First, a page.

MrIn the small, landlocked country of Swaziland, there is certain zeal to enhance the air transport system and its reward to the economy and people's livelihoods. Mr. Solomon Dube, Director General of the Swaziland Civil Aviation Authority (SWACAA), here details the opportunities and modalities in building up the industry from the scratch.

Q: Swaziland is one of the small States emerging in Africa's aviation industry. Can you give an overview of civil aviation industry of Swaziland as at today, what has improved within the last three years?

A: Swaziland is a country of 1.2 million people and the industry is still small. We have one foreign airline operator, South African Airlink, which connects Swaziland with South Africa for access to the outside world; and we are land locked. In 2015, we had an ICVM (ICAO Coordinated Validation Missions) audit by ICAO where we moved from 12% to 30% of effective implementation of standards. But since then because they did identify where we had shortcomings we have improved, and we are just hoping that at the beginning of 2018 we are going to have our second ICVM under the 'No Country Left Behind' initiative.

We still do not have any air operator certificate issued. Those who have applied since then because of our strict vetting system have not been able to get through the system as they used to, so that is an improvement as we cannot jeopardise the travelling public by issuing AOCs to people who are not fully compliant with our regulations. So the regulator has got a very solid foundation. We have trained our inspectors in all the areas.  We have personnel in all the areas, that is, personnel licensing, aircraft operations, airworthiness of aircraft, air navigation services and aerodromes and in aviation security.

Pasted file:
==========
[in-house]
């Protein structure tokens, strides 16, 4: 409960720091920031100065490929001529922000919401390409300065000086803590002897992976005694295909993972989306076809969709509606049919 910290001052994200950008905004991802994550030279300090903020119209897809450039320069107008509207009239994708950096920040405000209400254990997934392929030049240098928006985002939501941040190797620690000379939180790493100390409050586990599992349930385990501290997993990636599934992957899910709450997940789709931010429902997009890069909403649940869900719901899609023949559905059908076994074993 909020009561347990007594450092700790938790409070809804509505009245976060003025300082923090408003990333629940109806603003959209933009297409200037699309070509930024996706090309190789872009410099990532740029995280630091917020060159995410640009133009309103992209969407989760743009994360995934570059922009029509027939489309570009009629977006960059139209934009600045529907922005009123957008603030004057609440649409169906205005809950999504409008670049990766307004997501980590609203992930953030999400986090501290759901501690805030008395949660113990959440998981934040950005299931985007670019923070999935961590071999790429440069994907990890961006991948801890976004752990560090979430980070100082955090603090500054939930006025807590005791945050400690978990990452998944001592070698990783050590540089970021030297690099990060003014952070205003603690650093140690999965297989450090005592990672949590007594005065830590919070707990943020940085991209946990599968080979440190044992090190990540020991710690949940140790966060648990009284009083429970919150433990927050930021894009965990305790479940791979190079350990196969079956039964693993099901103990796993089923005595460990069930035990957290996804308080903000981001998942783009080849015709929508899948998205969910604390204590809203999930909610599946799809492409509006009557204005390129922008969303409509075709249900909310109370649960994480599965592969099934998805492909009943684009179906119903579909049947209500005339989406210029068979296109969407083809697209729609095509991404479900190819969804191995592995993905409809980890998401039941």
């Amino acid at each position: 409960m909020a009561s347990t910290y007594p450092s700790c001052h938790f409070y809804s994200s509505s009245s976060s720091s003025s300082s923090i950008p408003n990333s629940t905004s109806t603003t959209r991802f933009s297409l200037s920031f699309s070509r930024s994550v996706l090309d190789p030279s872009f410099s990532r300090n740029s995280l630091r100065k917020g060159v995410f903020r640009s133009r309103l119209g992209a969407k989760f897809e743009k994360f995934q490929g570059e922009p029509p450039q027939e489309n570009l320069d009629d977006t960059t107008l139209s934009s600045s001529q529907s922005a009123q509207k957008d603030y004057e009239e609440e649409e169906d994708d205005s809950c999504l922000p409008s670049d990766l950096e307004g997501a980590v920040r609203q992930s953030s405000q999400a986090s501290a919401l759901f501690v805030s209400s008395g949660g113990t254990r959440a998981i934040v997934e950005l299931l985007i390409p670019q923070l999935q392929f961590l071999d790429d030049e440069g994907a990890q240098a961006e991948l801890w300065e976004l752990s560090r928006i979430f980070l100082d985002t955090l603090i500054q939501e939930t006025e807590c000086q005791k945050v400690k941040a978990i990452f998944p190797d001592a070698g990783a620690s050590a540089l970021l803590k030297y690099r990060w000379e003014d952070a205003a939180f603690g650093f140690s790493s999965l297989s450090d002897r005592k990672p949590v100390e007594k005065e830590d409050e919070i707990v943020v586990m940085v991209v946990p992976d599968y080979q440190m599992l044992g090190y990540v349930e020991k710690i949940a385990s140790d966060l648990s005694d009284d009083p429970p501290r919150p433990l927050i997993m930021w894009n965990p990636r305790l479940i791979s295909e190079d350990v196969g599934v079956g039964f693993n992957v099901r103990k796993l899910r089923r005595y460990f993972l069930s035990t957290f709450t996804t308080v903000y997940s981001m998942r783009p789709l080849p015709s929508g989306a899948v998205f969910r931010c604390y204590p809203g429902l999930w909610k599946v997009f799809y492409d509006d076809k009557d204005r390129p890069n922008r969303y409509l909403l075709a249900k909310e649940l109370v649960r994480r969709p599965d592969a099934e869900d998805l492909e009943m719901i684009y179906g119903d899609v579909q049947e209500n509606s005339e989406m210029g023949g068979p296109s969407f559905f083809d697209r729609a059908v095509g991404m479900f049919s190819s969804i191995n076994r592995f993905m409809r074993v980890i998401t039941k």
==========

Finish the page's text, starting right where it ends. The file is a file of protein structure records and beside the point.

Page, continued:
And lately we have added the safety management systems inspectors and these are being given very good training. And then for on-the-job training we have got good corporative agreement with our neighbour, South Africa. We also have our State aircraft which are registered with the civil aviation authority.

Q: Do you have AOCs issued and do you have ad hoc or scheduled operators in Swaziland so far?

A: Not yet; we have only one foreign operator currently. The national airline is being revived - Royal Swazi National Airways Corporation. But initially it is only to manage the State aircraft; we have got MD87 and as we speak we have a course ongoing on type rating of our inspectors for this aircraft so that we can be assured of good oversight. The pilots and operators are actually coming from Greece, they have got EASA licenses, so safety is assured.

We are in the process also of certifying our only international airport, the King Mswati Airport. We are hoping that we will issue a new certificate for the airport in fulfilment of the Abuja safety targets set by our ministers of transport who said that by end of 2017 at least one international airport in a State should be certified.

Q: What are you doing in the area of improving safety oversight system in Swaziland?